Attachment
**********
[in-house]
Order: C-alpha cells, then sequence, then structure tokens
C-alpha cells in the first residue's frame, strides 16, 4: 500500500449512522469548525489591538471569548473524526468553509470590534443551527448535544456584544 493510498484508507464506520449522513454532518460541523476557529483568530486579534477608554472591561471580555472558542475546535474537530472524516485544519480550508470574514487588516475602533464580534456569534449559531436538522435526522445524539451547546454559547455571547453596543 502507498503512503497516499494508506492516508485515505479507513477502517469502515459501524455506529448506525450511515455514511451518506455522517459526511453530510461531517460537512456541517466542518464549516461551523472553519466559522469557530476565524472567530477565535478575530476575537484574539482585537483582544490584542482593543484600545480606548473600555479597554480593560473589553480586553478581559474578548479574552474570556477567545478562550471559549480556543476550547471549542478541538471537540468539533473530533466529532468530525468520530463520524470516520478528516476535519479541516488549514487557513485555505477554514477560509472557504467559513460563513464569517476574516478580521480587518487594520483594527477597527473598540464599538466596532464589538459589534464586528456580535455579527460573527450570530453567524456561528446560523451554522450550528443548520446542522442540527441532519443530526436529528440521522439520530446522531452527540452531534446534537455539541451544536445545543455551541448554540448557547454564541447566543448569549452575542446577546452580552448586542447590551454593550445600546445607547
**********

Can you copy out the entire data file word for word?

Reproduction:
[in-house]
Order: C-alpha cells, then sequence, then structure tokens
C-alpha cells in the first residue's frame, strides 16, 4: 500500500449512522469548525489591538471569548473524526468553509470590534443551527448535544456584544 493510498484508507464506520449522513454532518460541523476557529483568530486579534477608554472591561471580555472558542475546535474537530472524516485544519480550508470574514487588516475602533464580534456569534449559531436538522435526522445524539451547546454559547455571547453596543 502507498503512503497516499494508506492516508485515505479507513477502517469502515459501524455506529448506525450511515455514511451518506455522517459526511453530510461531517460537512456541517466542518464549516461551523472553519466559522469557530476565524472567530477565535478575530476575537484574539482585537483582544490584542482593543484600545480606548473600555479597554480593560473589553480586553478581559474578548479574552474570556477567545478562550471559549480556543476550547471549542478541538471537540468539533473530533466529532468530525468520530463520524470516520478528516476535519479541516488549514487557513485555505477554514477560509472557504467559513460563513464569517476574516478580521480587518487594520483594527477597527473598540464599538466596532464589538459589534464586528456580535455579527460573527450570530453567524456561528446560523451554522450550528443548520446542522442540527441532519443530526436529528440521522439520530446522531452527540452531534446534537455539541451544536445545543455551541448554540448557547454564541447566543448569549452575542446577546452580552448586542447590551454593550445600546445607547